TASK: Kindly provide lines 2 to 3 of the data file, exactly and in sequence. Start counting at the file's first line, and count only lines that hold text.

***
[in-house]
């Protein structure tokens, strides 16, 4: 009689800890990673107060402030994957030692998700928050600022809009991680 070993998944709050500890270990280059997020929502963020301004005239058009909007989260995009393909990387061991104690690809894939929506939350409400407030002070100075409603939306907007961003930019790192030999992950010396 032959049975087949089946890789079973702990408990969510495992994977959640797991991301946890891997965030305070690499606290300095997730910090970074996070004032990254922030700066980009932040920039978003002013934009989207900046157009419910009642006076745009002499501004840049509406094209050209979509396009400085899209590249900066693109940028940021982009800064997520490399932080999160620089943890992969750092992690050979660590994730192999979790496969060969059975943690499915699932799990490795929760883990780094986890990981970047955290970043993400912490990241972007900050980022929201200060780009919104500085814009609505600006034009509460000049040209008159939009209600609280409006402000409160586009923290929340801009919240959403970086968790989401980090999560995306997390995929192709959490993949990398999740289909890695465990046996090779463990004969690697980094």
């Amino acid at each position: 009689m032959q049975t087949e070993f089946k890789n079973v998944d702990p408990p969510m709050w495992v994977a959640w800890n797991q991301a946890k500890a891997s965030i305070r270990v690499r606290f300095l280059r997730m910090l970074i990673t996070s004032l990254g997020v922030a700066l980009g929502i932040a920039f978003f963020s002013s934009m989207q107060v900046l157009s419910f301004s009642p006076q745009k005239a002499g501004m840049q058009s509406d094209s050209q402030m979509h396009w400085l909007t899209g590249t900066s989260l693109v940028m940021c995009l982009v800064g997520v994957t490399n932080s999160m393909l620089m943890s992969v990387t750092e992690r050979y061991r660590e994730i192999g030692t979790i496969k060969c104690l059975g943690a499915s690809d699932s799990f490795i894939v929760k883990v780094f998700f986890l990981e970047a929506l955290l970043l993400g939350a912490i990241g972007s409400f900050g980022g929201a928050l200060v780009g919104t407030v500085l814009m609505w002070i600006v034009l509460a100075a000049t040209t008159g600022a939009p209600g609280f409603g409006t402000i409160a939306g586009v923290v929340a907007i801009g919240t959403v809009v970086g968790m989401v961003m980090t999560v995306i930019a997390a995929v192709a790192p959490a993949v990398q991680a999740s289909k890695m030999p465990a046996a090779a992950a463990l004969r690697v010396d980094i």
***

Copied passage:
């Protein structure tokens, strides 16, 4: 009689800890990673107060402030994957030692998700928050600022809009991680 070993998944709050500890270990280059997020929502963020301004005239058009909007989260995009393909990387061991104690690809894939929506939350409400407030002070100075409603939306907007961003930019790192030999992950010396 032959049975087949089946890789079973702990408990969510495992994977959640797991991301946890891997965030305070690499606290300095997730910090970074996070004032990254922030700066980009932040920039978003002013934009989207900046157009419910009642006076745009002499501004840049509406094209050209979509396009400085899209590249900066693109940028940021982009800064997520490399932080999160620089943890992969750092992690050979660590994730192999979790496969060969059975943690499915699932799990490795929760883990780094986890990981970047955290970043993400912490990241972007900050980022929201200060780009919104500085814009609505600006034009509460000049040209008159939009209600609280409006402000409160586009923290929340801009919240959403970086968790989401980090999560995306997390995929192709959490993949990398999740289909890695465990046996090779463990004969690697980094």
């Amino acid at each position: 009689m032959q049975t087949e070993f089946k890789n079973v998944d702990p408990p969510m709050w495992v994977a959640w800890n797991q991301a946890k500890a891997s965030i305070r270990v690499r606290f300095l280059r997730m910090l970074i990673t996070s004032l990254g997020v922030a700066l980009g929502i932040a920039f978003f963020s002013s934009m989207q107060v900046l157009s419910f301004s009642p006076q745009k005239a002499g501004m840049q058009s509406d094209s050209q402030m979509h396009w400085l909007t899209g590249t900066s989260l693109v940028m940021c995009l982009v800064g997520v994957t490399n932080s999160m393909l620089m943890s992969v990387t750092e992690r050979y061991r660590e994730i192999g030692t979790i496969k060969c104690l059975g943690a499915s690809d699932s799990f490795i894939v929760k883990v780094f998700f986890l990981e970047a929506l955290l970043l993400g939350a912490i990241g972007s409400f900050g980022g929201a928050l200060v780009g919104t407030v500085l814009m609505w002070i600006v034009l509460a100075a000049t040209t008159g600022a939009p209600g609280f409603g409006t402000i409160a939306g586009v923290v929340a907007i801009g919240t959403v809009v970086g968790m989401v961003m980090t999560v995306i930019a997390a995929v192709a790192p959490a993949v990398q991680a999740s289909k890695m030999p465990a046996a090779a992950a463990l004969r690697v010396d980094i």